Attaching ventilation eyelets for altimeter

Discussion in 'Rocketry Electronics and Software' started by MetricRocketeer, Apr 14, 2019.

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  1. Apr 14, 2019 #1

    MetricRocketeer

    MetricRocketeer

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    Hi everyone,

    A few days ago I received my new Jolly Logic AltimeterThree (JLAT). Just to begin experimenting, I plan to use the JLAT on some low-power rockets that I have -- namely, an Estes Drifter and an Estes Firestorm.

    I understand that, for ventilation purposes, I need to make at least three of four holes in the airframe evenly spaced around, and that each hole should have a diameter of approximately 2.0 to 3.5 mm.

    Making the holes should not present a problem using a standard drill. As I further understand it, the holes themselves are sufficient to provide ventilation. To strengthen the holes, however, and to make them more attractive, I should attach eyelets.

    Here's the problem. The holes need to start a bit more than 25 mm aft of the front end of the airframe. To get the underside of the eyelets to spread out, the instructions say to use either a Dritz #104T tool or a 574 pliers kit. But these devices will only reach in about 25 mm -- not deep enough into the airframe for me use the tools.

    Does anyone have any advice, please?

    Thank you.

    Stanley
     
  2. Apr 14, 2019 #2

    Rex R

    Rex R

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    use a small drop of ca on the edges of each hole, let them harden, then redrill sand if needed to remove the fuzzies.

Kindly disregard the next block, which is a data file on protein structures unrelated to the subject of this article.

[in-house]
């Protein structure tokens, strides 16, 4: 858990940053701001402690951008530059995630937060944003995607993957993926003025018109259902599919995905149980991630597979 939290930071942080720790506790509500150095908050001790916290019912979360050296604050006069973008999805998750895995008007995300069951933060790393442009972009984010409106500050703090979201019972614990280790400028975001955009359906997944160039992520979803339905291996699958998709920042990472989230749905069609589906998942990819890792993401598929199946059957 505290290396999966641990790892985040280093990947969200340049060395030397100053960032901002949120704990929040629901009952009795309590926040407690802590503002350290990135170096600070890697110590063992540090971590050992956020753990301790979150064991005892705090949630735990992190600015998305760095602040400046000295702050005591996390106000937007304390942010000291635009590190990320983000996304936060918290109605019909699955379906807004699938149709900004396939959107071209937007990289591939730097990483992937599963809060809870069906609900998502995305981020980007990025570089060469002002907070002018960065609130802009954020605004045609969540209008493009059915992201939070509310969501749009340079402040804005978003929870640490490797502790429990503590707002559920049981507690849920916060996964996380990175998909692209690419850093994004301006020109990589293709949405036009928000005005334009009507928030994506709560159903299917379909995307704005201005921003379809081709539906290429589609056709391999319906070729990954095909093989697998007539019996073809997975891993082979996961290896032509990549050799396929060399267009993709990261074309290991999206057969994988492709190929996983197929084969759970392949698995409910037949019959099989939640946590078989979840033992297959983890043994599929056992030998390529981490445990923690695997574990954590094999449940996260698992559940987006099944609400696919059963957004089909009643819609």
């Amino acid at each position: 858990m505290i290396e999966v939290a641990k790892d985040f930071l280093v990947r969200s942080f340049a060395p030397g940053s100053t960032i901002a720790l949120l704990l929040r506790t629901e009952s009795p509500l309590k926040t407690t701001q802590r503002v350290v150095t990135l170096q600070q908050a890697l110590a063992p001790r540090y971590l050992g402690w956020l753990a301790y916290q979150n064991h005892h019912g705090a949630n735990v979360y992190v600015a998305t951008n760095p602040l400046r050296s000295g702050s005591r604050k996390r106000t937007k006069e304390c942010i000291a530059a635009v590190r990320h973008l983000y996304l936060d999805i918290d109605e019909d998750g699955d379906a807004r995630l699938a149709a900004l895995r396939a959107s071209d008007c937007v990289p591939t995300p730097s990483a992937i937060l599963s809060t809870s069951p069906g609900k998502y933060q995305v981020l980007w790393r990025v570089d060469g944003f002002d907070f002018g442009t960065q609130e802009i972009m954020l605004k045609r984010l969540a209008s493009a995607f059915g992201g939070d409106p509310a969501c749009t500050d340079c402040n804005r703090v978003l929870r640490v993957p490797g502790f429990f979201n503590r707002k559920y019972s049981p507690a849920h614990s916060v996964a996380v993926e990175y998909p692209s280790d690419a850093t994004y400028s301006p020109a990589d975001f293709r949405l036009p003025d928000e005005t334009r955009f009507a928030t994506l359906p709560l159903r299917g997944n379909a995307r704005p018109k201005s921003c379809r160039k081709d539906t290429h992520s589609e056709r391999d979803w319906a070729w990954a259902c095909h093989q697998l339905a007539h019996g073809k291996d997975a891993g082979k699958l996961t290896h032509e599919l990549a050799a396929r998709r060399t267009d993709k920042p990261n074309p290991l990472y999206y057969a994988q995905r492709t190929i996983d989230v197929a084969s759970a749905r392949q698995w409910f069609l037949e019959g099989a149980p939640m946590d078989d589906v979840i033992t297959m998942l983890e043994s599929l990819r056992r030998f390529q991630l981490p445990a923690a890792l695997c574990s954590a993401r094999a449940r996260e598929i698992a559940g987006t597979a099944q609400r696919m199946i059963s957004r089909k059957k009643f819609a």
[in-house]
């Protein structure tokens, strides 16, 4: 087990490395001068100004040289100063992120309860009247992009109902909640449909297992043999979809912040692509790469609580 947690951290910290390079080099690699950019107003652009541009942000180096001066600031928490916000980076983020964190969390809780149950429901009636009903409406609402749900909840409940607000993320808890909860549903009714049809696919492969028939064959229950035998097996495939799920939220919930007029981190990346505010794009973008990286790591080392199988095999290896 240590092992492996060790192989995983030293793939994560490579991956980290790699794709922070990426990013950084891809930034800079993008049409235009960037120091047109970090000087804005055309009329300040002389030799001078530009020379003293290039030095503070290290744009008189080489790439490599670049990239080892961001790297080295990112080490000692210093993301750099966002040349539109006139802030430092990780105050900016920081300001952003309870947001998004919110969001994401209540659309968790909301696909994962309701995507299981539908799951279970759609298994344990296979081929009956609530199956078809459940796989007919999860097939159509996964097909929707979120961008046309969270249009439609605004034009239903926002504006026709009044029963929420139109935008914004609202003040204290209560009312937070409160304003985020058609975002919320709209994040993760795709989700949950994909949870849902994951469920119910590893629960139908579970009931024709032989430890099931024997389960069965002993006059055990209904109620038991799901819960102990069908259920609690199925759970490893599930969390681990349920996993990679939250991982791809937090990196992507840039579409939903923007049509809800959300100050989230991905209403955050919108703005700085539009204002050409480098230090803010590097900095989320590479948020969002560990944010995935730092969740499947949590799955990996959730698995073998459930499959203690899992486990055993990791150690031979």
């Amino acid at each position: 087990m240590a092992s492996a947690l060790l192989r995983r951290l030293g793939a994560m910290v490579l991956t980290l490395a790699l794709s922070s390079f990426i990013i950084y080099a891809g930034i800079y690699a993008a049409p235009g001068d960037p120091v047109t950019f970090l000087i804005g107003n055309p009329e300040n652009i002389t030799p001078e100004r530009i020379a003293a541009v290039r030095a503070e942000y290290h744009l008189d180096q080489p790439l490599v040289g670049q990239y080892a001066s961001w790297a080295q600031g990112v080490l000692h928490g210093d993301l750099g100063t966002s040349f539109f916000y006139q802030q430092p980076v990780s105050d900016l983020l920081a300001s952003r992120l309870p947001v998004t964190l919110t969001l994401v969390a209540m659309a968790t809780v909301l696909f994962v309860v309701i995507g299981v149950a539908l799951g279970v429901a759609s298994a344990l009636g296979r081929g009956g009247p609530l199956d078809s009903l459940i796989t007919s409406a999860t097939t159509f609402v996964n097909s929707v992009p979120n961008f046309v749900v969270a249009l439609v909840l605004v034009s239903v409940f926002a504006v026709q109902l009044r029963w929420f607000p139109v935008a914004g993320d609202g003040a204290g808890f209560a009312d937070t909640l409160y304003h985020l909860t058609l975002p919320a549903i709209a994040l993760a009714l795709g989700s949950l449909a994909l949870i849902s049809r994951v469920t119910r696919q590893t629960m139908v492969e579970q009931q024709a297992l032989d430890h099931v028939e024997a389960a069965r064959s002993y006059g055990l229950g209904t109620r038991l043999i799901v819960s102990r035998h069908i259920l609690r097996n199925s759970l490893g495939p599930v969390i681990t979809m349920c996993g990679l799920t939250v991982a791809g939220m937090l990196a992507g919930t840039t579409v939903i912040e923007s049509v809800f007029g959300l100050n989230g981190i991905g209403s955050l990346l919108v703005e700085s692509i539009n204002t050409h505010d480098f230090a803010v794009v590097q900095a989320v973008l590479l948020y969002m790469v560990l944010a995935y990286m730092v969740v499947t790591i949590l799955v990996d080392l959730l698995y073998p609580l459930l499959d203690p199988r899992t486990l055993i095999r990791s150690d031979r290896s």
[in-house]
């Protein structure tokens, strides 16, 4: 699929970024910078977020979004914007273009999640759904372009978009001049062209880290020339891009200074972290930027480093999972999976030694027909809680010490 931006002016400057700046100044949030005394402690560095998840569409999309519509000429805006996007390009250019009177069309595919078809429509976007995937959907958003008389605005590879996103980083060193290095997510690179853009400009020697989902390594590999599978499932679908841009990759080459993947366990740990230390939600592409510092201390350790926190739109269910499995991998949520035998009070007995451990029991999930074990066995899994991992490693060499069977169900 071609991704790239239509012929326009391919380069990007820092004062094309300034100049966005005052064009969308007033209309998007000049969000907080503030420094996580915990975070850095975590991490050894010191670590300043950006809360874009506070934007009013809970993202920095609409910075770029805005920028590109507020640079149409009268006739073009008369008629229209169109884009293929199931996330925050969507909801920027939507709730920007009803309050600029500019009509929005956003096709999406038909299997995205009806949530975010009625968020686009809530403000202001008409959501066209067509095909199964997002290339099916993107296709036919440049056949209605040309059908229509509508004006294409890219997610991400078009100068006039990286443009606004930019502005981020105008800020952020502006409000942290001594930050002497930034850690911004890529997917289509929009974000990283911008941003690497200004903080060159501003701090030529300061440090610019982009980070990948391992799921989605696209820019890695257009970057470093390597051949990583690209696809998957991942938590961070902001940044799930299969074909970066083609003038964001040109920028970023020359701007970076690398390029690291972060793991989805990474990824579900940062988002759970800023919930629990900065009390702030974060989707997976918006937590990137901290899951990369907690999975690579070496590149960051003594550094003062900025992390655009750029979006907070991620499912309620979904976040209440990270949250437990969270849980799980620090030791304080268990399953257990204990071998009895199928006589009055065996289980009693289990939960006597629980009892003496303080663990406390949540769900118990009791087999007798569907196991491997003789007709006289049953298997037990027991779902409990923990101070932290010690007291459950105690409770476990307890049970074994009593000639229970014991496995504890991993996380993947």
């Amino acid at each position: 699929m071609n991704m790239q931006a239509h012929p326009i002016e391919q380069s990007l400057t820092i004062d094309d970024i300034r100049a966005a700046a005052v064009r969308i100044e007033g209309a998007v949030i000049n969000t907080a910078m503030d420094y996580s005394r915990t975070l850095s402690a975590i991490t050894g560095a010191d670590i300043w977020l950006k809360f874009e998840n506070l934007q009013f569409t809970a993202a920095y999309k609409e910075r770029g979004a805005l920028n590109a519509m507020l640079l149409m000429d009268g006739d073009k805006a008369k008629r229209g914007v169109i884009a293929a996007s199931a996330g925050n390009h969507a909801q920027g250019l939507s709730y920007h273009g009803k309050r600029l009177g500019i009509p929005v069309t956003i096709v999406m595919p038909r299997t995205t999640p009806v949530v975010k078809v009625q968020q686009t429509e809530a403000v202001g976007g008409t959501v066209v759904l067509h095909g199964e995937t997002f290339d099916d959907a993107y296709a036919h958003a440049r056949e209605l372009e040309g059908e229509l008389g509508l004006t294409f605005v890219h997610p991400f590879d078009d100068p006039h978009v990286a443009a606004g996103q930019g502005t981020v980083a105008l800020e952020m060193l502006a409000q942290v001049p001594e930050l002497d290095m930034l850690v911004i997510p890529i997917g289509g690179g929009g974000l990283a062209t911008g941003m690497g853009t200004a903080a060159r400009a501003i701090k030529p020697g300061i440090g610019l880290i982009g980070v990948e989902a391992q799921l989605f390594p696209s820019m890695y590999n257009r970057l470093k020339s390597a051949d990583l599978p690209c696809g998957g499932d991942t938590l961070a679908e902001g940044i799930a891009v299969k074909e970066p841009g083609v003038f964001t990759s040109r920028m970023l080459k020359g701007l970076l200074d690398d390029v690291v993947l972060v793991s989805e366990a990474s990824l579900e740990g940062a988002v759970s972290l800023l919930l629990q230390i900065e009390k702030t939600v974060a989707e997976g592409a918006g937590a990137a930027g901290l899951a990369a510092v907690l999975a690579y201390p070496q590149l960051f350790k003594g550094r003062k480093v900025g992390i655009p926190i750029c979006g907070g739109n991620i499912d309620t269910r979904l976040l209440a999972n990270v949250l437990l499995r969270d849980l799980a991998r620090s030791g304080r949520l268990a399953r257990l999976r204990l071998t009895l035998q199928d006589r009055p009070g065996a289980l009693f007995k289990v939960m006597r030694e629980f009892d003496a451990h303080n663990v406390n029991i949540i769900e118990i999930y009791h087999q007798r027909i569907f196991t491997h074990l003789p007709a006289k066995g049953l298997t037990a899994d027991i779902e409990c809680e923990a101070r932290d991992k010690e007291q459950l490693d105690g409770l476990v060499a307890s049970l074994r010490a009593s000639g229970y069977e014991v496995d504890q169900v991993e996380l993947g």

Rex
     
  3. Apr 14, 2019 #3

    MetricRocketeer

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    Hi Rex,

    Thank you for your reply.

    I want to make sure I understand what you are saying. You suggest forgetting about the eyelets altogether, right? Just use glue.

    And when you say CA -- I am always a little unclear on this -- that could mean wood glue. Is that correct?

    Stanley
     
  4. Apr 14, 2019 #4

    Titan II

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  5. Apr 14, 2019 #5

    MetricRocketeer

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    Hi Titan II,

    OK. Thanks. And very useful link.

    Stanley
     
  6. Apr 14, 2019 #6

    Rex R

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    correct, the thin super glue seeps into the tube and hardens the region around the hole(also the fuzzy fibers) letting you clean up the holes and eliminate the eyelets.
    Rex
     
  7. Apr 15, 2019 #7

    MetricRocketeer

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    Thank you Rex and Titan II for your very useful contributions. I am glad to know that I can proceed on this without having to use the eyelets.

    Actually, while I am on the subject, I would like to be able to use the eyelets. And if I could get the device deeper into the airframe, I would do so. Since I cannot, however, then using the thin super glue will be just fine.

    Thanks again.

    Stanley
     
  8. Apr 15, 2019 #8

    Rex R